One-step growth kinetics and cytotoxicity of EV71.

RD, Caco-2, and SK-N-SH cell monolayers in 24-well plates (106 cells) were infected with the parental strain 4643 or the mouse-adapted strain MP4 at a multiplicity of infection (MOI) of 1 or 10 for 1 h at 35°C. The cells were washed and then cultivated in Dulbecco's modified Eagle's medium containing 2% fetal bovine serum. Virus titers were determined at different intervals by a plaque assay using RD cell monolayers in 24-well plates (9). For comparing the cytotoxicities of EV71 strains, SK-N-SH cells (2 × 104) were seeded in 96-well plates for 18 h before infection with either 4643 or MP4 at the same dose (eight wells). Cell viability was monitored at different intervals by a colorimetric assay (Cell Counting Kit-8; Dojindo Molecular Technologies, Gaithersburg, Md.).

Detection of apoptosis.

Caco-2 and SK-N-SH monolayers were infected with strain 4643 or MP4 at an MOI of 1 as described above. Infected cells were harvested at different intervals, and the whole-cell lysates were prepared for Western blot analysis with anti-caspase 9 MAb (clone 96-2-22; Upstate Biotechnology Inc., Lake Placid, N.Y.) for detection of both the proform and the cleavage form of caspase 9. Protein bands were visualized with chemiluminescent reagent (Western Lightning; Perkin-Elmer, Boston, Mass.). In other experiments, EV71-infected cells were stained with phycoerythrin-conjugated Annexin V (BD Pharmingen, San Diego, Calif.) and examined by flow cytometry (BD Immunocytometry Systems, San Jose, Calif.).

Virus inoculation of mice.

To determine the 50% lethal dose (LD50), specific-pathogen-free, 1-day-old ICR mice (n = 5 or 6) were inoculated i.p. with 100 μl of serially diluted EV71 (from 10−1 to 10−7). The survival of the mice was monitored daily, and the LD50 was calculated as described by Reed and Muench (23a). For oral infection experiments, a 24-gauge feeding tube was used to inoculate 10 to 12 7-day-old ICR mice per os (p.o.) with the virus (200 to 300 μl) after 8 h of fasting. The control mice were given RD cell lysate and kept either in the same cage with the infected mice or in a separate cage. The animals were observed daily for clinical signs, weight gain or loss, and mortality and were killed at various times postinoculation. Generally, mice were killed when signs of clinical illness were evident. For protection studies, heat-treated (56°C, 30 min) pooled sera of EV71-infected adult mice with a neutralizing titer (NT) of 1:128 (31) were injected i.p into the orally infected mice 1 day postinoculation (dpi). The control animals were given sera from naïve mice. The institutional animal care and use committee approved all animal protocols.

Histopathology and TUNEL assay to detect apoptotic cells in CNS.

For each experimental group, half of the animals (five or six mice) were subjected to histopathologic examination, while the other half were subjected to virus detection assays. After euthanasia, the cervical, thoracic, and abdominal cavities of the mice were opened, and the mouse tissues were fixed by immersion in 10% buffered formalin for 48 h. The tissues were bisected, embedded in paraffin, and stained with hematoxylin and eosin or Nissl stain (central nervous system [CNS] samples only). The number of neural cell bodies that were Nissl stain positive in the ventral horn regions were counted in each of two duplicate slides (magnification, ×400). In other experiments, the brain and spinal cord en bloc were removed from each mouse after perfusion with ice-cold phosphate-buffered saline, fixed in formaldehyde, and embedded in paraffin. Apoptotic cells in tissue sections (8 μm thick) were visualized using a terminal transferase-mediated dUTP nick-end labeling (TUNEL) kit (ApoAlert DNA fragmentation assay kit; Clontech, Palo Alto, Calif.) according to the manufacturer's instructions. Apoptotic cells were examined with a fluorescent microscope.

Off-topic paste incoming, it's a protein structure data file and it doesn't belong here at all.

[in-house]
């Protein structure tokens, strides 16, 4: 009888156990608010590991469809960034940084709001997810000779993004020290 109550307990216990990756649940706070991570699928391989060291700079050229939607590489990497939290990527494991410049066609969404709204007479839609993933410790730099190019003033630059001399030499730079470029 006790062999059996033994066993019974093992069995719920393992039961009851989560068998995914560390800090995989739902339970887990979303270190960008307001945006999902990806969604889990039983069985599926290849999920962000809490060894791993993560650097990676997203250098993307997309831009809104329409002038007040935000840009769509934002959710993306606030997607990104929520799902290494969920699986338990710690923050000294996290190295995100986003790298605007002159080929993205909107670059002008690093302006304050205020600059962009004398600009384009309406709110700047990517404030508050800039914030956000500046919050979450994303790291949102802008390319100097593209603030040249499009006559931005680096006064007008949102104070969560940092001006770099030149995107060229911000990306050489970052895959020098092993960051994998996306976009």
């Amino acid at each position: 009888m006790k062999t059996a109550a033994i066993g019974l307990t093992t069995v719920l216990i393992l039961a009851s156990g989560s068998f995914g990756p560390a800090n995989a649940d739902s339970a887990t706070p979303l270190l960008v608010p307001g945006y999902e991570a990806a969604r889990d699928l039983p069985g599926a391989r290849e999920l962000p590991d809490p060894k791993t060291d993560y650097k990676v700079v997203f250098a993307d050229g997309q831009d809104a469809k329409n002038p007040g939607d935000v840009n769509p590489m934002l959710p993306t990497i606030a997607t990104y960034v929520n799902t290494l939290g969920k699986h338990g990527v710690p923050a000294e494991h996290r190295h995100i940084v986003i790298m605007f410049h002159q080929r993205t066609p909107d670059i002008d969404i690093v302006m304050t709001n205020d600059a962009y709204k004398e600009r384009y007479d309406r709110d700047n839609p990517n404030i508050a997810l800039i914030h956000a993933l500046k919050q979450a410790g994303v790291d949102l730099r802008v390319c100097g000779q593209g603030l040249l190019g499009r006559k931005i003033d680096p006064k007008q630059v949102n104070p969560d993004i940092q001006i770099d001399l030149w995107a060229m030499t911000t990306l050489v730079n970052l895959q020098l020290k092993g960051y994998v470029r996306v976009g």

Viral titers in tissues.

Blood samples were collected after axilla dissection and stored at −70°C. After perfusion with isotonic saline containing EDTA, tissue samples were aseptically removed, weighed, and stored at −70°C. The tissue samples were homogenized in sterile phosphate-buffered saline (10%, wt/vol), disrupted by three freeze-thaw cycles, and centrifuged. Virus titers in clarified supernatants and blood were determined by plaque assays as described above and expressed as log PFU per milligram of tissue or per milliliter of blood. The lower limit of virus detection was 20 PFU. For determination of viral titers in stools, we assayed the distal portion of the colon (with stools) at 1 and 7 dpi and stool samples from individual mice collected on sterile gauze at 14 dpi.

Immunohistochemical staining.

Perfused tissues were immediately frozen in a liquid nitrogen-cold hexane bath in 100% OCT compound (Miles, Elkhart, Ind.). Cryosections (8 to 10 μm thick) (CM1800; Leica, Wetzlar, Germany) were mounted on poly-l-lysine-coated slides, air dried, and fixed in 3.7% paraformaldehyde for 10 min and then in cold acetone for 3 min. The sections were incubated with 0.3% H2O2 for 10 min and then with MOM reagent (Vector Laboratories, Burlingame, Calif.) for 1 h. The sections were incubated with anti-EV71 MAb (1:5,000 dilution; Chemicon) overnight at 4°C, followed by peroxidase-conjugated secondary Ab (1:7,500 dilution) for 1 h at room temperature. The sections were developed with aminoethyl carbazole (AEC substrate kit; Zymed, San Francisco, Calif.) and examined with a light microscope after counterstaining with hematoxylin. Control sections were incubated with medium instead of MAb.

Flow cytometric analysis.